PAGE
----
By David Nelson, CFA CMT
It’s always the same
I’m having a nervous breakdown
Drive me insane! – Led Zeppelin
Get ready for Communication Breakdown Wednesday! At a financial conference in St. Louis this week we get a parade of Fed Governors weighing in on policy and the economy. Investors can expect to come away more confused trying to read between the lines of cryptic Fed speak. Kicking off the proceedings will be keynote speaker New York Fed President Williams at 9:25 EST. Williams is already dealing with falling morale at the New York Fed after his recent decision to oust Simon Potter head of the markets desk and Richard Dzina who ran the financial services group. The dust still hasn’t settled following the purge in late May.
The Federal Reserve needs a communications director. Often after the Fed acts or makes a formal press release, a parade of talking Fed Heads do their best to confuse investors telling us what they would do different. Even when they are on the same page they often differ on the mechanics and pace of policy. On Wednesday we’ll have to live through the nightmare 4 times with Williams followed by Bowman, Kashkari and Evans. Later in the day the Beige Book will come out giving us a summary of current economic conditions. The Fed needs to speak with one voice. Investors have enough on their plate. A Federal Reserve that isn’t confident in their decisions only adds to the confusion.
Walking the street
On most Sunday afternoons you’ll find me in front of a computer scanning the screens for upcoming data and fresh viewpoints from the street. Michael Wilson Chief Equity Strategist for Morgan Stanley this week puts out an important piece weighing in on the Elephant in the Room, slowing corporate earnings growth. This is an issue we’ve been speaking to for some time and this week’s chart isn’t much different from the last 4 we’ve put out. Earnings estimates for the S&P 500 continue to slip lower. Even more concerning is FactSet data showing that estimates for all 11 sectors have declined for the first two months of the quarter. At this pace earnings will go negative year on year by December.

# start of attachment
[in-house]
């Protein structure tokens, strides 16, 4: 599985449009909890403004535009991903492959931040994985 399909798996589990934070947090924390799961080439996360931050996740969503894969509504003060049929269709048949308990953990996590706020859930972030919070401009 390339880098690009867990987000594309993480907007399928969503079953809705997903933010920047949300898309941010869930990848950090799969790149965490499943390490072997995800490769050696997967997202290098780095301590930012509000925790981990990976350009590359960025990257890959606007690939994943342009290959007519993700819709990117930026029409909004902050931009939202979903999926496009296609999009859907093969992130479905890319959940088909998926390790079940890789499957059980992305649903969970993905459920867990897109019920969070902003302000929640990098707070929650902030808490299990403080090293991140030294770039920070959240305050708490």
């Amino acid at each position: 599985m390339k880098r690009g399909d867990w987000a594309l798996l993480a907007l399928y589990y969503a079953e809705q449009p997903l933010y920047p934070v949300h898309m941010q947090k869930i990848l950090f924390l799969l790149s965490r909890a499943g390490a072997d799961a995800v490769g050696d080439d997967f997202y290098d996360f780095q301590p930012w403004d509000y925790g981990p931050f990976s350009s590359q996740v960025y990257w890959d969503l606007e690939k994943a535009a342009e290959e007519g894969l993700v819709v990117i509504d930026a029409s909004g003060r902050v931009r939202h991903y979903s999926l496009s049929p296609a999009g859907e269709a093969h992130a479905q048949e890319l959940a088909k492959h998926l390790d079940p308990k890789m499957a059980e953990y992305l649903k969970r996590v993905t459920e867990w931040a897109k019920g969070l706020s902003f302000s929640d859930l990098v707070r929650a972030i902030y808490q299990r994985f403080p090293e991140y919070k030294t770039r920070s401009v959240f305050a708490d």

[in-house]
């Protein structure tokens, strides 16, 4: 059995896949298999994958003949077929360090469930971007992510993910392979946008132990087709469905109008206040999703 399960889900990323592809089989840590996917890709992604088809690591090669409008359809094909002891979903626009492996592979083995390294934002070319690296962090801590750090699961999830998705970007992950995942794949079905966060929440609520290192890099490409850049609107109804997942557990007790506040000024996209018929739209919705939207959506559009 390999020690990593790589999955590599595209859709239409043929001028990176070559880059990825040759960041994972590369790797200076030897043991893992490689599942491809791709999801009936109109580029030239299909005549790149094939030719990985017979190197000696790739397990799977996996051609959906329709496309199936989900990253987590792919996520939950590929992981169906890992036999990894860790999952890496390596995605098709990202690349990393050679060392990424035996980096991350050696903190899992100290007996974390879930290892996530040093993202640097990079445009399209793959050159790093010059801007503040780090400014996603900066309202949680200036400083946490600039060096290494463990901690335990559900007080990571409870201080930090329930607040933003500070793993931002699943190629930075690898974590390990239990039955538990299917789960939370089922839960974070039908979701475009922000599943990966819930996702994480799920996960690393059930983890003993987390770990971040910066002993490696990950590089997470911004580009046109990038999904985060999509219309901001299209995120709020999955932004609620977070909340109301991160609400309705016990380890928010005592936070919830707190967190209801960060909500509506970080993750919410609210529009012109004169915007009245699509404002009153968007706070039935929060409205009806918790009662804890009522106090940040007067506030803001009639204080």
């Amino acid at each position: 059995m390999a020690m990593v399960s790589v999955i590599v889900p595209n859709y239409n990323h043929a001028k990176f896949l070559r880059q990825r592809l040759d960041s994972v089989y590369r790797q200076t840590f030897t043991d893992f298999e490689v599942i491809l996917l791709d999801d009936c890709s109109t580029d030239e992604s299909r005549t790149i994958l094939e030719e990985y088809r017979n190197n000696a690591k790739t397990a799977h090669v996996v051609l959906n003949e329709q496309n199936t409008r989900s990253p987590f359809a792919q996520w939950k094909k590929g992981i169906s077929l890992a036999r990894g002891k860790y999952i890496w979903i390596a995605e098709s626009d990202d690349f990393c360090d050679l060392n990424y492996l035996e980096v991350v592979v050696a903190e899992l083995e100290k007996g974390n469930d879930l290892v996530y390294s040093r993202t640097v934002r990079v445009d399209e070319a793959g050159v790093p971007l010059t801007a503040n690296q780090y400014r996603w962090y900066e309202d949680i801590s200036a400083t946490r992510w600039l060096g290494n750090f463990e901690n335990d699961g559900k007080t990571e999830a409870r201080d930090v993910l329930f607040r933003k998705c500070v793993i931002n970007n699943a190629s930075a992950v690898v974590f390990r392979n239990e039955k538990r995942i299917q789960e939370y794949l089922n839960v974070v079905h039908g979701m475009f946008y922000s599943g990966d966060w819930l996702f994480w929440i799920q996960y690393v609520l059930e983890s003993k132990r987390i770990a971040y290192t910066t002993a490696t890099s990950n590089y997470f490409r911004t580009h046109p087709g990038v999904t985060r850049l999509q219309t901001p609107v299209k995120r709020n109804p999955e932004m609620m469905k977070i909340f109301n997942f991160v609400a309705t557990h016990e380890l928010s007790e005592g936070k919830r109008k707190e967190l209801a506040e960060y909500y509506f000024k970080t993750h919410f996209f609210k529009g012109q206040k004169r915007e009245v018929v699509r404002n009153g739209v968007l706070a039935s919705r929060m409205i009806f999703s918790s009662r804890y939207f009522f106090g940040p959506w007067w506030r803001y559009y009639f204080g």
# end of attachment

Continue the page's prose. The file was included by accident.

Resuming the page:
Mr. Wilson points out that 70% of PMI data around the world is under 50 or in contraction. Of course, none of this is surprising given the current trade war between the U.S. and China. I’ll avoid any political statement as readers have wide diverging views on present policy. However, it appears the tide of sentiment has turned here in the United States. A recent Wall Street Journal poll showed 60% Americans believe China is an economic and military adversary, significantly higher than the 47% registered last year. Given that dynamic we’re going to be dealing with this for some time regardless of the election outcome in 2020.
Of course, holding up the world like Atlas is the U.S. consumer who for the moment doesn’t appear to be putting away their wallet. The last couple of retail sales reports were very strong followed by outstanding earnings from two of the largest Target (TGT) and Walmart (WMT). You can bet all eyes will be on the next retail sales release on the 13th of this month.
Of course, a big part of the consumer’s ability to spend is employment. Friday we get a look at August and whether the good news still holds. We’re late in the employment cycle along with unemployment sitting at just 3.7%. Maybe more useful would be any significant change in unemployment claims which to date still are subdued.
Sentiment is fragile
Given the fast-changing trade dynamic it’s fair to say that while consumer sentiment is strong, it’s also fragile. The latest round of tariffs kicked in over the weekend. 15% tariffs on tools and some apparel items are in place while the 15% on $150 Billion of smartphones, laptops and other electronic items are postponed until December 15th to avoid impacting the holidays.
Alphabet pulls out of China
The most under reported story of last week and maybe the most significant development since the trade war started comes from Alphabet (GOOGL) following their announcement to move the manufacturing of their pixel smartphone from China to Vietnam. It’s significant in the sense that this could be an early sign that China is losing the war over supply chains. We’ve seen several reports suggesting that moving supply chains and or manufacturing of high-tech goods to Vietnam was difficult if not impossible. Vietnam doesn’t have the infrastructure or skilled labor to meet the demand or, so we’ve been told. Now we find out that Alphabet, one of the smartest companies on the planet is doing just that. Buried in the story is the fact that Samsung is already there. Dell and HP are also moving some manufacturing as well.
With sentiment against China increasing on both sides of the aisle CEOs are going to think long and hard about capital commitments to a supply chain or factory in China. They often cost $Billions to implement with a potential lifespan measured in decades. This story has legs and if it picks up steam could at least accelerate the end game.
*At the time of this article some funds managed by the author were long TGT and GOOGL.